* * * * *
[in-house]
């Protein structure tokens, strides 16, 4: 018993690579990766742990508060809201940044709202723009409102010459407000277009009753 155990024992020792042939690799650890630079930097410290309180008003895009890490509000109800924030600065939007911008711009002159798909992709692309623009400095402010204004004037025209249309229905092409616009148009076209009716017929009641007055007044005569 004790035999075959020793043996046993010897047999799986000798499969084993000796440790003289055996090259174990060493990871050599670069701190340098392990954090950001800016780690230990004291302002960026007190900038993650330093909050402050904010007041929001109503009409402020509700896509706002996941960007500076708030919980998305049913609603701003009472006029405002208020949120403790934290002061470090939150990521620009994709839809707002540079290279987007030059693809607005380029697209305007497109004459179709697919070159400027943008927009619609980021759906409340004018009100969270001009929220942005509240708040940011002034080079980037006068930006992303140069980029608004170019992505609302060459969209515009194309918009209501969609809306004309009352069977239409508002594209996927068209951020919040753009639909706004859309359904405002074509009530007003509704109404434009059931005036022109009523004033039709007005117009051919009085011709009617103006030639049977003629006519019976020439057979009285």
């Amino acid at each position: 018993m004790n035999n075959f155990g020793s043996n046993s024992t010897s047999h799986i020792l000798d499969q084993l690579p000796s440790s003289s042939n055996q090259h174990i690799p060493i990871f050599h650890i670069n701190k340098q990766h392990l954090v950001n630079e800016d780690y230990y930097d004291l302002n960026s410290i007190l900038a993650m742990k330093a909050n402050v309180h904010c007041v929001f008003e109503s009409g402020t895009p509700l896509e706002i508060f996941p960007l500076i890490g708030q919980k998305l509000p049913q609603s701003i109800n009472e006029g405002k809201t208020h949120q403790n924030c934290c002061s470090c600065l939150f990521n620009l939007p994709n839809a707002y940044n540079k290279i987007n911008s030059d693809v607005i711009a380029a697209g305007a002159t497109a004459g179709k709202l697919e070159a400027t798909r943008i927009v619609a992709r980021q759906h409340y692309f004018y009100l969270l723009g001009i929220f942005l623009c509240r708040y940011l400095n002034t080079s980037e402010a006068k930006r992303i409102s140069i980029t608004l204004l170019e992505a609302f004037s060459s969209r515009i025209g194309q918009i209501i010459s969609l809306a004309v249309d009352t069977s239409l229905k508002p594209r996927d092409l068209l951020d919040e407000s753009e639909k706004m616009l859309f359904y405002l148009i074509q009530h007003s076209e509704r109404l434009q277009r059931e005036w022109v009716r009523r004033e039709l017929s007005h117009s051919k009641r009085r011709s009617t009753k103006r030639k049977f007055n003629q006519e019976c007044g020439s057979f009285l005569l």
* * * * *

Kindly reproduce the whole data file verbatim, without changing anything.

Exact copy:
[in-house]
């Protein structure tokens, strides 16, 4: 018993690579990766742990508060809201940044709202723009409102010459407000277009009753 155990024992020792042939690799650890630079930097410290309180008003895009890490509000109800924030600065939007911008711009002159798909992709692309623009400095402010204004004037025209249309229905092409616009148009076209009716017929009641007055007044005569 004790035999075959020793043996046993010897047999799986000798499969084993000796440790003289055996090259174990060493990871050599670069701190340098392990954090950001800016780690230990004291302002960026007190900038993650330093909050402050904010007041929001109503009409402020509700896509706002996941960007500076708030919980998305049913609603701003009472006029405002208020949120403790934290002061470090939150990521620009994709839809707002540079290279987007030059693809607005380029697209305007497109004459179709697919070159400027943008927009619609980021759906409340004018009100969270001009929220942005509240708040940011002034080079980037006068930006992303140069980029608004170019992505609302060459969209515009194309918009209501969609809306004309009352069977239409508002594209996927068209951020919040753009639909706004859309359904405002074509009530007003509704109404434009059931005036022109009523004033039709007005117009051919009085011709009617103006030639049977003629006519019976020439057979009285």
């Amino acid at each position: 018993m004790n035999n075959f155990g020793s043996n046993s024992t010897s047999h799986i020792l000798d499969q084993l690579p000796s440790s003289s042939n055996q090259h174990i690799p060493i990871f050599h650890i670069n701190k340098q990766h392990l954090v950001n630079e800016d780690y230990y930097d004291l302002n960026s410290i007190l900038a993650m742990k330093a909050n402050v309180h904010c007041v929001f008003e109503s009409g402020t895009p509700l896509e706002i508060f996941p960007l500076i890490g708030q919980k998305l509000p049913q609603s701003i109800n009472e006029g405002k809201t208020h949120q403790n924030c934290c002061s470090c600065l939150f990521n620009l939007p994709n839809a707002y940044n540079k290279i987007n911008s030059d693809v607005i711009a380029a697209g305007a002159t497109a004459g179709k709202l697919e070159a400027t798909r943008i927009v619609a992709r980021q759906h409340y692309f004018y009100l969270l723009g001009i929220f942005l623009c509240r708040y940011l400095n002034t080079s980037e402010a006068k930006r992303i409102s140069i980029t608004l204004l170019e992505a609302f004037s060459s969209r515009i025209g194309q918009i209501i010459s969609l809306a004309v249309d009352t069977s239409l229905k508002p594209r996927d092409l068209l951020d919040e407000s753009e639909k706004m616009l859309f359904y405002l148009i074509q009530h007003s076209e509704r109404l434009q277009r059931e005036w022109v009716r009523r004033e039709l017929s007005h117009s051919k009641r009085r011709s009617t009753k103006r030639k049977f007055n003629q006519e019976c007044g020439s057979f009285l005569l």